In What Ways Could An A.I. Be Conscious?

If we want to speculate about whether an A.I. system could be conscious, we first need to specify which type of consciousness we mean. There is more than one type, and it seems clear that an A.I. could have some forms of consciousness, but perhaps some types that it could not have as well. I’ll start with the types of consciousness that it seems an A.I. could have.

Access Consciousness: Following Ned Block, we’ll say that an agent (biological or artificial) is access conscious of a thing if it can do all of the following:
– Reason about that thing.
– Speak about that thing.
– Act on that thing.
Consider a conversational agent that can learn about a person’s preferences and purchase things on the person’s behalf. That agent might be access conscious of a fact such as “Ottawa is the capital of Canada.” It can reason about the fact, e.g. if it knows the person wants a flight to the capital of Canada, then it also knows that the person wants a flight to Ottawa. As a conversational agent, it could speak with the person and answer a question about the capital of Canada. And it could act as well, by purchasing a flight to Ottawa when it is asked to purchase a flight to the capital of Canada. Given our definition of access consciousness, I think we’d have to say that an artificial agent could be access conscious.

Monitoring Consciousness: An agent has monitoring consciousness if it is capable of monitoring its own internal states. Computer programs certainly have the capability for some forms of monitoring consciousness, e.g. a program can keep track of how many times a function has been called or how many times a variable’s value has changed. An artificial agent can keep track of whether or not a goal has been achieved. So we would want to say that an artificial agent has the capability of monitoring consciousness.

Self Consciousness: An agent has self consciousness if it has the concept of a self and can apply that concept to itself. Consider an artificial agent in a multi-agent scenario. It needs to have the concept of an agent, and to recognize that it is collaborating with some agents that have the same goals and competing with some agents that have opposing goals, and that it itself is an agent with goals. I would call this a type of self consciousness.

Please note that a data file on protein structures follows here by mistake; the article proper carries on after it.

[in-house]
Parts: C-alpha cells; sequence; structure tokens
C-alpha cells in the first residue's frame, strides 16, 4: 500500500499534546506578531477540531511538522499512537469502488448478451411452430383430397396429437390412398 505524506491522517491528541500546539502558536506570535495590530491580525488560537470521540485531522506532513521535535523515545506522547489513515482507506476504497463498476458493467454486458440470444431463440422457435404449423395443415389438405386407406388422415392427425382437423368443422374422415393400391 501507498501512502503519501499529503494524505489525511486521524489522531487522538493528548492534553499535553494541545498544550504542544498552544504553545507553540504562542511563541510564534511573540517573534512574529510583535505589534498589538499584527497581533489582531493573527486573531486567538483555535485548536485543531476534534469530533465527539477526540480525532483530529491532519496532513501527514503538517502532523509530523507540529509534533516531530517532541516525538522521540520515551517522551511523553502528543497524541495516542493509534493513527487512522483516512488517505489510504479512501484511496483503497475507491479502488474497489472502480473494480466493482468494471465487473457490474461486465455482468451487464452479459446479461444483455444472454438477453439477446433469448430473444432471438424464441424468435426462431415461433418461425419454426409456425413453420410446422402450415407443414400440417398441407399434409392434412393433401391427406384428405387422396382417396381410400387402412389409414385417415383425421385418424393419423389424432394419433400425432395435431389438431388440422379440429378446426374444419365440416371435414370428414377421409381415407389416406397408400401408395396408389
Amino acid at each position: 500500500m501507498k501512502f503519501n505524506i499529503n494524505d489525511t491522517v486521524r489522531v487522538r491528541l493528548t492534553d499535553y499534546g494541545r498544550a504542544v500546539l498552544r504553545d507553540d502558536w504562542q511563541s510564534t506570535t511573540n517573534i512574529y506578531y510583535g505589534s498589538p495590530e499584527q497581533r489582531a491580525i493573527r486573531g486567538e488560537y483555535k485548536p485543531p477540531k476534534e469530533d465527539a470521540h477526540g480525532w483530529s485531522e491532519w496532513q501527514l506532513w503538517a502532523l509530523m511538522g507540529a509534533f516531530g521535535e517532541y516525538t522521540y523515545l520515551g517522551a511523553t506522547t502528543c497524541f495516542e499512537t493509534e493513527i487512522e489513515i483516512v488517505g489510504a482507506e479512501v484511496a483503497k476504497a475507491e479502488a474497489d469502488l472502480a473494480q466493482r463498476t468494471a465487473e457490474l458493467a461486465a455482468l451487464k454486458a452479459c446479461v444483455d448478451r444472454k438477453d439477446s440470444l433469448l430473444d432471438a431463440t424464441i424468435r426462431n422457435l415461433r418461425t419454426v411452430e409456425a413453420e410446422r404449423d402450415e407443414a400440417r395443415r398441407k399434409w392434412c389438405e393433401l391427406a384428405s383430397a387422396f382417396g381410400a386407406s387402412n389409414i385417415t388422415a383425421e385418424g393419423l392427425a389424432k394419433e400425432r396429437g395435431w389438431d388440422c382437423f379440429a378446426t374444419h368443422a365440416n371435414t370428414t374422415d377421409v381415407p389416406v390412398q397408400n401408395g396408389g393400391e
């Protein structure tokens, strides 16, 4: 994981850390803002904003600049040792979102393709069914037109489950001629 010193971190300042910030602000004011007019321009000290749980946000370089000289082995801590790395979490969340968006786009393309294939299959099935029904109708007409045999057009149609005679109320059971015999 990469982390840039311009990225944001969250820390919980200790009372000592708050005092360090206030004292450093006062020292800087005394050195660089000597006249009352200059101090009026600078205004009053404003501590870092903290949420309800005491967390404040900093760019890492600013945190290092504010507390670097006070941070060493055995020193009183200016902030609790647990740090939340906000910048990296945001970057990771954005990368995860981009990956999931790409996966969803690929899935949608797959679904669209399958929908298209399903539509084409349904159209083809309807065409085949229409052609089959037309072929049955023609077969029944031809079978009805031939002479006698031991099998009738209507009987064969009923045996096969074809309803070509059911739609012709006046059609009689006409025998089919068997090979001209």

Phenomenal Consciousness: This type of consciousness relates to inner experience, “subjective feels,” or what are sometimes called qualia. For example, the experience of smelling toast, or the experience of tasting cinnamon. In Thomas Nagel’s famous paper What Is It Like To Be A Bat? (PDF warning), he described this type of consciousness: “But fundamentally an organism has conscious mental states if and only if there is something that it is like to be that organism- something it is like for the organism. We may call this the subjective character of experience.” Following Nagel, Ian Ravenscroft defines phenomenal consciousness as follows:

“For any phenomenally conscious experience E there is something that it is like to have E.”

There is a lot that is mysterious about phenomenal consciousness. It is not at all clear how it arises in humans, and trying to explain this mystery has famously been dubbed the hard problem of consciousness. Because we don’t know how subjective experience arises, it is extremely speculative and as yet unfounded to claim that an artificial agent could have this type of consciousness. Is there something that it is like to be a chatbot? I am doubtful. For one thing, being embodied may be a key aspect of our human subjective experience. We will have a lot more to say about phenomenal consciousness in future posts.

Looking at the definitions of consciousness above, it seems that the word consciousness is doing a lot of heavy lifting and perhaps being spread too thin. Notice that the first three definitions — the ones that we said an A.I. would plausibly have — are all defined in terms of abilities or skills: information processing skills, or the ability to have and apply a concept. Those three definitions are also extrinsic in some sense: we could look at an artificial agent’s behaviour and its implementation and determine whether it has those abilities and concepts. Phenomenal consciousness is completely different: it is intrinsic, and it is experiential rather than relating to abilities or skills. We cannot verify whether or not it is present in any agent other than ourselves. I’d prefer that we reserve the word consciousness for phenomenal consciousness and use other terms for the other types of consciousness described above. And in that case, I’d say that it’s very doubtful that an A.I. could be conscious.